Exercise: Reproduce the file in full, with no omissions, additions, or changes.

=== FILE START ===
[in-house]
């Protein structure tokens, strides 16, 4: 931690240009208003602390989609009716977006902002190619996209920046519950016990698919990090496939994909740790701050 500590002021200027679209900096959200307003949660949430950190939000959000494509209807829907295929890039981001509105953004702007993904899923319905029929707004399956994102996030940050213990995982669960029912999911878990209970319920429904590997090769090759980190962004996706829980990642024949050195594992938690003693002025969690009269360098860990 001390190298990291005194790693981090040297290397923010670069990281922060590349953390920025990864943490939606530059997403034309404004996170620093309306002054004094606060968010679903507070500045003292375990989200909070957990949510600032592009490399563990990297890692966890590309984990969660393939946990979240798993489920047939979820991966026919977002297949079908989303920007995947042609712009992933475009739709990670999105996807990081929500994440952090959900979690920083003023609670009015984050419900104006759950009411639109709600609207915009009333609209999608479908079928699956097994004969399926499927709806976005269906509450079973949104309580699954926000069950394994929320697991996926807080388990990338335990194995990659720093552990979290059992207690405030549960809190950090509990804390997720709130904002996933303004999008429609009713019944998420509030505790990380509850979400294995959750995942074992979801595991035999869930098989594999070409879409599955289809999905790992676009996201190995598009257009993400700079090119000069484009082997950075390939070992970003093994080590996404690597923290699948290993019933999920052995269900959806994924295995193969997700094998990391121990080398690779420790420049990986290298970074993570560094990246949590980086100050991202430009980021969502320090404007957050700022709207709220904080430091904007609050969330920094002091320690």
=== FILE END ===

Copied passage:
[in-house]
């Protein structure tokens, strides 16, 4: 931690240009208003602390989609009716977006902002190619996209920046519950016990698919990090496939994909740790701050 500590002021200027679209900096959200307003949660949430950190939000959000494509209807829907295929890039981001509105953004702007993904899923319905029929707004399956994102996030940050213990995982669960029912999911878990209970319920429904590997090769090759980190962004996706829980990642024949050195594992938690003693002025969690009269360098860990 001390190298990291005194790693981090040297290397923010670069990281922060590349953390920025990864943490939606530059997403034309404004996170620093309306002054004094606060968010679903507070500045003292375990989200909070957990949510600032592009490399563990990297890692966890590309984990969660393939946990979240798993489920047939979820991966026919977002297949079908989303920007995947042609712009992933475009739709990670999105996807990081929500994440952090959900979690920083003023609670009015984050419900104006759950009411639109709600609207915009009333609209999608479908079928699956097994004969399926499927709806976005269906509450079973949104309580699954926000069950394994929320697991996926807080388990990338335990194995990659720093552990979290059992207690405030549960809190950090509990804390997720709130904002996933303004999008429609009713019944998420509030505790990380509850979400294995959750995942074992979801595991035999869930098989594999070409879409599955289809999905790992676009996201190995598009257009993400700079090119000069484009082997950075390939070992970003093994080590996404690597923290699948290993019933999920052995269900959806994924295995193969997700094998990391121990080398690779420790420049990986290298970074993570560094990246949590980086100050991202430009980021969502320090404007957050700022709207709220904080430091904007609050969330920094002091320690």